See, part of the problem is that the job of a high school English teacher is really about eight jobs in one.  We are commissioned to teach critical reading, writing, vocabulary, grammar, literary analysis, public speaking, critical thinking, and rhetoric; so it is a constant juggling act.  How do you focus more time and energy on grammar without cutting out poetry?  Or how do you build students’ vocabulary without sacrificing a classic novel?

It boils down to the never-ending tug-of-war between teaching the art and science of the English language.  Most of us English teachers became English teachers because we love literature and want to inspire that same passion in our students.  But the reality is that we have to equip them with the reading and writing skills they will need to be successful in college and beyond.  Pragmatism would say have them read Huck Finn and Hamlet and a few Emily Dickinson poems, and spend the rest of the time on syllogisms and comma splices.

More than just Pragmatism

But we need to read good literature and we need to teach the next generation to do the same.  Yes, I know that the vast majority of my non-English-teaching colleagues and most of my students won’t ever need to know the symbolism of the great Mississippi River in Huck Finn.  Nor are they likely to engage in an intelligent debate about whether Hamlet actually goes crazy or whether it’s all an act.  And they will probably never be tested on why Miss Dickinson capitalizes seemingly random words throughout her poems.  Outside of an appearance on Jeopardy!, most of this knowledge will have little consequence in their “real world” lives.

Why We Need Good Fiction

But we need to read good literature, for a reason far more important than its “real world” application.  David Foster Wallace, author of the postmodern epic novel Infinite Jest and recipient of the MacArthur “Genius” Award, once said, “Fiction is about what it means to be a f***ing human being.”  See, it is through storytelling that we make sense of the human experience.  Ideas like love or heroism or betrayal are too vague and abstract by themselves; they seem just out of reach of our comprehension.  But illustrated through a story, these intangible concepts suddenly become much easier to grab ahold of.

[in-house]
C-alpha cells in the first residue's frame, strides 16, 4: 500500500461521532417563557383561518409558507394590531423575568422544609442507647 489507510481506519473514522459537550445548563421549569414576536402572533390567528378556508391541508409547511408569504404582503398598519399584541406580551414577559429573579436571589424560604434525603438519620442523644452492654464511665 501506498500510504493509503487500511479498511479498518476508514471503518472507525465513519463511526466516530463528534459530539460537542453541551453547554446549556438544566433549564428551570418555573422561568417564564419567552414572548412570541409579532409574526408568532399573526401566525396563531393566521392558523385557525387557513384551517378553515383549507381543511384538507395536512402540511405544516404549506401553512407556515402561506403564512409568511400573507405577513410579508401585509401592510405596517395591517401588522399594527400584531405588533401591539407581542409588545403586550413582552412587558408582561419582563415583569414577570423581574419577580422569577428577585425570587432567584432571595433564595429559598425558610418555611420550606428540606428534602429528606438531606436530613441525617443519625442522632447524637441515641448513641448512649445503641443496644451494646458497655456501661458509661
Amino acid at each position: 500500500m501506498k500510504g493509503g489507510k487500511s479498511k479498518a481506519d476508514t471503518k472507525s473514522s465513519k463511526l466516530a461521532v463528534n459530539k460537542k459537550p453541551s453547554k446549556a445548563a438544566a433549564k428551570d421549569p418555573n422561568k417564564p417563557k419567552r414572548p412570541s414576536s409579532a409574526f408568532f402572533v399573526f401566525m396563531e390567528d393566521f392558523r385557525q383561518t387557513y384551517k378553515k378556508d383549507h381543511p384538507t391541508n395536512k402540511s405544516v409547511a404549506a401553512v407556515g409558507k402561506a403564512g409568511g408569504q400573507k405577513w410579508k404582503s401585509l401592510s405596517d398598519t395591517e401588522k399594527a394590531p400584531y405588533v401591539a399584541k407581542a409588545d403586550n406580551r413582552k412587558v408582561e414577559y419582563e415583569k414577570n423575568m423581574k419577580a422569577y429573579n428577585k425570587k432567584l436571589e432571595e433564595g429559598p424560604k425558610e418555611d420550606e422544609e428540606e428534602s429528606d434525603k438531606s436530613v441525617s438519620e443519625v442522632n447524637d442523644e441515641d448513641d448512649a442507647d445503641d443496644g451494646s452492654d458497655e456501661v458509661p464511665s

This is nothing new; all throughout history, people of every tribe and nation have told stories to try to understand who we are and why we are here, to give meaning to our otherwise hollow existence.  Ancient civilizations told stories to explain the natural phenomena they witnessed on a daily, seasonally, or yearly basis.  Most all of the world’s major religions use narratives to describe the creation of our world, man’s relationship to his god, and – for many faiths – how it all will one day end.  Even today, we continue to rely on the writing and telling and reading of stories to help us make sense of this thing we call life.

Good Writers Must Be Good Readers

So while reading and discussing the great works of literature may have little bearing on test scores and may not help a young person succeed in college and may have little to do with their careers as adults, these great works of literature are essential to understanding ourselves and the world around us.  They help to provide us with meaning and purpose; they give us a unique lens through which to see ourselves.  They are an indispensable piece of the human experience, one we cannot live without.

It’s not you, it’s me.

Dear Dave,

I think I need a break. I’ve spent the past three years reading your stuff almost exclusively. Don’t get me wrong, I’ve loved it. Your writing has opened up new worlds to me and allowed me to see things in an entirely new light. I’ll never be the same because of it.

But I need to take a break. Not a long one. Maybe just a month or two or three. I’ve got a huge stack of books people have told me I need to read. And I am pretty backlogged in my own writing.

So I’m going to take a break from my blog. I may post something now or then if the spirit moves me. Or I might open it up to guest posts again (that went really well last time).

This isn’t goodbye; it’s just see you later. It’s not you, it’s me.

I’ll be back… in a little while.

 

And the winner is…